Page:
dorke

Jun 20, 2015
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An interesting link ,the history part especially IF.

There is also the term "zero IF" ,
which actually means a "direct receiver".

And another note on the issue:
One important parameter of receivers is " IF rejection ratio" .
 

ramussons

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I linked the term "common" to common broadcast radios :D not to professional equipment. Did'nt think the OP had gone to that level of explanation.
 

davenn

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An interesting link ,the history part especially IF.

There is also the term "zero IF" ,
which actually means a "direct receiver".
.

yup a few ham friends have played with zero IF ( direct conversion ) haven't done so myself

you might find this interesting .....
http://lea.hamradio.si/~s53mv/zifssb/block.html

I linked the term "common" to common broadcast radios :D not to professional equipment. Did'nt think the OP had gone to that level of explanation.

That's a VERY limited view ;)
and I wasn't referring to professional equip ... I said commercial comms
think of radio gear used in taxi's, couriers and a dozen other similar uses

In older, and occasionally slightly newer microwave linking gear, 70MHz was/is
the common base band IF


Dave
 
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hevans1944

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Not sure about other IFs, but 455 kHz was used in about a zillion superhet AM broadcast receivers dating back to the early part of the 20th Century. The reason it became so popular was a self-fulfilling feedback from the number of receivers using it and the availability of "standard" IF transformers for inter-stage coupling with built-in tuning capacitors and slug adjustments for the inductor core.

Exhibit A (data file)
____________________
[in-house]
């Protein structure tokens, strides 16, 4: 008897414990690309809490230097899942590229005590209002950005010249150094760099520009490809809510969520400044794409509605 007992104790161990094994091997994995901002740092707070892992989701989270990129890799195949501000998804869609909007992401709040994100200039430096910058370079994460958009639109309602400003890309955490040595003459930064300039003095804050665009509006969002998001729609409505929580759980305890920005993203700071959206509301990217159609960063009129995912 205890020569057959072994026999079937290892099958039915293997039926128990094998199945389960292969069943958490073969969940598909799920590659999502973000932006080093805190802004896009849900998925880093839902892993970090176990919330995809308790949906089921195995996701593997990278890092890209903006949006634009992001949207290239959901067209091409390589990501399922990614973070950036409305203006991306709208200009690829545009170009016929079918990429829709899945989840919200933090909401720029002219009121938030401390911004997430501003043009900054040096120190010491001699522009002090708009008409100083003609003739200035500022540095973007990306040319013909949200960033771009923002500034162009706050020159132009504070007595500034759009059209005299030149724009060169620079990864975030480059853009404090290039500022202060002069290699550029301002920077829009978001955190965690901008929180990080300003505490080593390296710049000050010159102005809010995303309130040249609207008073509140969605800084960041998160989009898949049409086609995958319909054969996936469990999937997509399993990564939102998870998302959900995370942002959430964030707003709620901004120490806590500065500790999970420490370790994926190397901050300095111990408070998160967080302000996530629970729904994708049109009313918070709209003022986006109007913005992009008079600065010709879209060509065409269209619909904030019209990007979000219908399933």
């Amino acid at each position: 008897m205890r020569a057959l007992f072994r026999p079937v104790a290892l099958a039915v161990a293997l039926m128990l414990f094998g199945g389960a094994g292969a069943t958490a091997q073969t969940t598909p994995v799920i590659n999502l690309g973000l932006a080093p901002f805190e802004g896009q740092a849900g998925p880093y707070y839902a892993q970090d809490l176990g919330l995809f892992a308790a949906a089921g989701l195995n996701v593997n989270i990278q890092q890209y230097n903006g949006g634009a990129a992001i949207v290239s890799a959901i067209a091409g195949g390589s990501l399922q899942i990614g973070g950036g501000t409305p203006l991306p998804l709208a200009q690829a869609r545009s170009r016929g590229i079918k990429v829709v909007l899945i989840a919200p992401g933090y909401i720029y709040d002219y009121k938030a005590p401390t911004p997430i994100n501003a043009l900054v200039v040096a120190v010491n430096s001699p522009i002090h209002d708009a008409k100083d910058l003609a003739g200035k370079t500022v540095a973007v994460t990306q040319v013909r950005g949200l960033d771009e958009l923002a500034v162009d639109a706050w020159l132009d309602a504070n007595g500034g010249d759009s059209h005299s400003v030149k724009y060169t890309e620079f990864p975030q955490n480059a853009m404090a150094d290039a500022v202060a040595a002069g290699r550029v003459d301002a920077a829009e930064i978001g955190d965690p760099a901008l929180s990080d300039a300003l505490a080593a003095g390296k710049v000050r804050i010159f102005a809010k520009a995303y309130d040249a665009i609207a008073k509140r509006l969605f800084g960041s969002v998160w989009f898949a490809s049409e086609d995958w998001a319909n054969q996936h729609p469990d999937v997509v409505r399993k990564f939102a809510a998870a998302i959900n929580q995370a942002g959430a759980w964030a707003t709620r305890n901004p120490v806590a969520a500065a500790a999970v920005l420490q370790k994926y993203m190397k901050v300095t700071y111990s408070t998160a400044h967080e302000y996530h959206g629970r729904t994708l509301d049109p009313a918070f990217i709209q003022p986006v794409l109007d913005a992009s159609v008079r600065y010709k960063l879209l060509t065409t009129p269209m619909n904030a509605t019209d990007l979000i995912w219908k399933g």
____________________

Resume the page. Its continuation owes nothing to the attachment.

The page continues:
One of the first test instruments that I purchased back in the 1950s or early 1960s (I forget exactly when), right after assembling an EICO kit oscilloscope, was a sweep frequency generator (with markers!) that I used to adjust the bandwidth of television video IF amplifiers. This was almost never necessary unless a customer had helpfully "tightened down" all the slugs in the IF transformers in their misguided attempts at repair... usually after running all the vacuum tubes through a drug-store tube tester and replacing all the "bad" tubes.

Were it not for transistors, drug stores would still be raking in big bux selling replacement tubes their "testers" had discovered were "bad". Transistors also spelled the demise of TV repair shops because transistors hardly ever failed. I managed to get out of the TV repair business after graduating from high school by joining the Air Force. The Air Force also introduced me to better toys, which carried over to an engineering career after my four-year hitch was up..

Another "favorite" IF is 10.7 MHz, used in maybe a half-zillion superhet FM broadcast receivers, also dating back to the early part of the 20th Century.